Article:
Heavy Metal

By Staff Sgt. Callie Ware 307th Bomb Wing

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The B-52 Stratofortress’ flying out of Barksdale Air Force Base are more than 50 years old, but thanks to Metals Technology Specialists with the 307th Maintenance Squadron, age is just a number.

“The B-52 is the oldest aircraft in the Air Force inventory, so having skilled maintenance personnel is key to keeping it flying for another 50 years,” said Maj. Bernard Conrad, 307th MXS commander. “Metals Technology Specialists are artists, ensuring everything they make meets exacting specifications. Their attention to detail and creativity keeps the Stratofortress one of the most lethal aircraft in the world.”

The Airmen of the 307th MXS, along with their Total Force Integration Partners in the 2nd MXS, play a significant role in keeping the B-52 viable. The list of tasks these Airmen must perform is extensive, making them a hub for several other units throughout the 307th Bomb Wing.

“We design, manufacture and repair aircraft parts, their assemblies, and parts for ground support equipment,” said Master Sgt. Kelly Watkins, 307th MXS Aircraft Metals Technology supervisor. “We also make custom tooling for other specialists such as jet engine mechanics, weapons personnel, hydraulics personnel, and electricians to make their job easier, safer, and faster.”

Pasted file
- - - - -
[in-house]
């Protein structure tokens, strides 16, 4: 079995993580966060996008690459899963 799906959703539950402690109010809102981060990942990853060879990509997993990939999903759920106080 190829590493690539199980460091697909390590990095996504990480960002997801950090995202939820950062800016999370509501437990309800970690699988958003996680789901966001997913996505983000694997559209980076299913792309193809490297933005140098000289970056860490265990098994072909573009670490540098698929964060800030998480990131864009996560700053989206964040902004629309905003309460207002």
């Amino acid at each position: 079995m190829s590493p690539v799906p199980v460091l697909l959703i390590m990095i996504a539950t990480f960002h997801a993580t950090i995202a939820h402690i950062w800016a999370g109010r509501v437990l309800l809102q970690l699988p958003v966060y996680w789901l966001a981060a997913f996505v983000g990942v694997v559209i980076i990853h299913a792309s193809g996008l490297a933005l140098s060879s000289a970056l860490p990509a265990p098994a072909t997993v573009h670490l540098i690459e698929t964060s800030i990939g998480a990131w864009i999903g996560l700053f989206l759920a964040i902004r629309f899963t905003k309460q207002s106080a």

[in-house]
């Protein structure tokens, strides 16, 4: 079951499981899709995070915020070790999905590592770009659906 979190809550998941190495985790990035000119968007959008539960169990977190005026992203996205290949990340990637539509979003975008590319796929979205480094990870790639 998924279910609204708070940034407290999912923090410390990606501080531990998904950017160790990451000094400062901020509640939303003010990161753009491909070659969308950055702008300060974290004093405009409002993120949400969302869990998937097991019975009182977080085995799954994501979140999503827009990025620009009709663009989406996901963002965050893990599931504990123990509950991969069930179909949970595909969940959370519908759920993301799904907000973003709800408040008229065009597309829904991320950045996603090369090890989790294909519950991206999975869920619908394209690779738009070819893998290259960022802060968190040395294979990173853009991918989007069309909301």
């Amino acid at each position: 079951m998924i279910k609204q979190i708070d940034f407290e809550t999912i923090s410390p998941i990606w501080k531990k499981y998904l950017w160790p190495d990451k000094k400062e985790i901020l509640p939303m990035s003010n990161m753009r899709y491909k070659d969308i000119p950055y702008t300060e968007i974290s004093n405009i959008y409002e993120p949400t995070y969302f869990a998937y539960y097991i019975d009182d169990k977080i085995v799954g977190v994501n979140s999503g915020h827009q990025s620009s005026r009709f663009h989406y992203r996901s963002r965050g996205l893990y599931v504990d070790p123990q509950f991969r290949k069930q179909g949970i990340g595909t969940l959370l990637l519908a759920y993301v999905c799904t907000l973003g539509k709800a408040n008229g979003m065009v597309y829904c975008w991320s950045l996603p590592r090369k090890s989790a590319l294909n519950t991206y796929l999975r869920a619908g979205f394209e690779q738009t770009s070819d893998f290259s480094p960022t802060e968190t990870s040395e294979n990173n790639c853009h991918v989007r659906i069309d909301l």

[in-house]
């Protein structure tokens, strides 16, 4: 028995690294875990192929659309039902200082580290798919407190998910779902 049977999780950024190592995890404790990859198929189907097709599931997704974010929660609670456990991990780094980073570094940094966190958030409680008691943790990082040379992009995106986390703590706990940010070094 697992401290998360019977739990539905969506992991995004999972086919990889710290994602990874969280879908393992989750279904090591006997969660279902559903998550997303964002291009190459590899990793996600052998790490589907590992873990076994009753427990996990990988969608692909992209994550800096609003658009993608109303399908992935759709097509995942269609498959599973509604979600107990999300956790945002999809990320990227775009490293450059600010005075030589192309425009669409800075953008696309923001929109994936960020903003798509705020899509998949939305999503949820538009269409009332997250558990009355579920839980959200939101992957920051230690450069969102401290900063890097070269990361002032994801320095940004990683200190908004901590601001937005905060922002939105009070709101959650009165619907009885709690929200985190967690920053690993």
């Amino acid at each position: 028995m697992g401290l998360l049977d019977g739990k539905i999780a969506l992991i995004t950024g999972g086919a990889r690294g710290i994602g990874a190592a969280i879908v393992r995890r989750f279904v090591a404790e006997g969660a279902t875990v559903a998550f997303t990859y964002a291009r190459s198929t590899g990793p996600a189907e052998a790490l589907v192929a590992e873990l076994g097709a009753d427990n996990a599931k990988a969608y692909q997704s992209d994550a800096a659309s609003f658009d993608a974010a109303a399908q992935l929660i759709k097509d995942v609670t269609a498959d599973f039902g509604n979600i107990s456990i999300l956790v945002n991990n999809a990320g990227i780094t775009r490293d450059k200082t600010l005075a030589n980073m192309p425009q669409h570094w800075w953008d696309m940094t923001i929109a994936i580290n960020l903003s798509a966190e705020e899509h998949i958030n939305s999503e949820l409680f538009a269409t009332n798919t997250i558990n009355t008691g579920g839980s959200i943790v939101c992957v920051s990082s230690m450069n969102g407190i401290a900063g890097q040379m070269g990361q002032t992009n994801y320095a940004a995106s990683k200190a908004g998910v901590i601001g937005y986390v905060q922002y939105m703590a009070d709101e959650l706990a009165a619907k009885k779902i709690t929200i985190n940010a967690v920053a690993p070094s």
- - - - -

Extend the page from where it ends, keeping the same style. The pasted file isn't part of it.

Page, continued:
The 307th MXS metal technology shop employs tools to keep the B-52’s in the air. A quick look around the shop floor reveals an array of welding machines, metal lathes, water jet cutters and a host of other tools, many of which run with the help of Computer Aided Drawing software.

“Our fabrication and repair projects range from small projects, such as remaking specialized brackets, pins and bushings to very large projects, like designing a new cradle used to support and lower the main landing gear out of a B-52,” said Watkins.

Watkins said the variety and complexity of the projects requires seasoned Airmen with the ability to envision repairs and bring them to fulfillment, but that he and his team enjoy the challenge.

“There are not many jobs that allow you to take a project and carry it all the way through to the end,” he said.

Watkins also said the skills used on the military side translate well to the civilian world.

“Airmen in metals technology are certified in structural and specialized welding for alloy metals such as stainless steel, aluminum, cobalt and magnesium, all marketable skills," he said.

From repairing a B-52 tow bar to fabricating an alloy metal knee replacement in the medical industry, metal manipulation is a much needed trade and creates endless possibilities for both military and civilian enhancement.

“This career field affects virtually everything around you,” said Watkins. “A machinist has a role in almost everything that you see.”


Editor's note: The original story can be viewed on the 307th Bomb Wing website.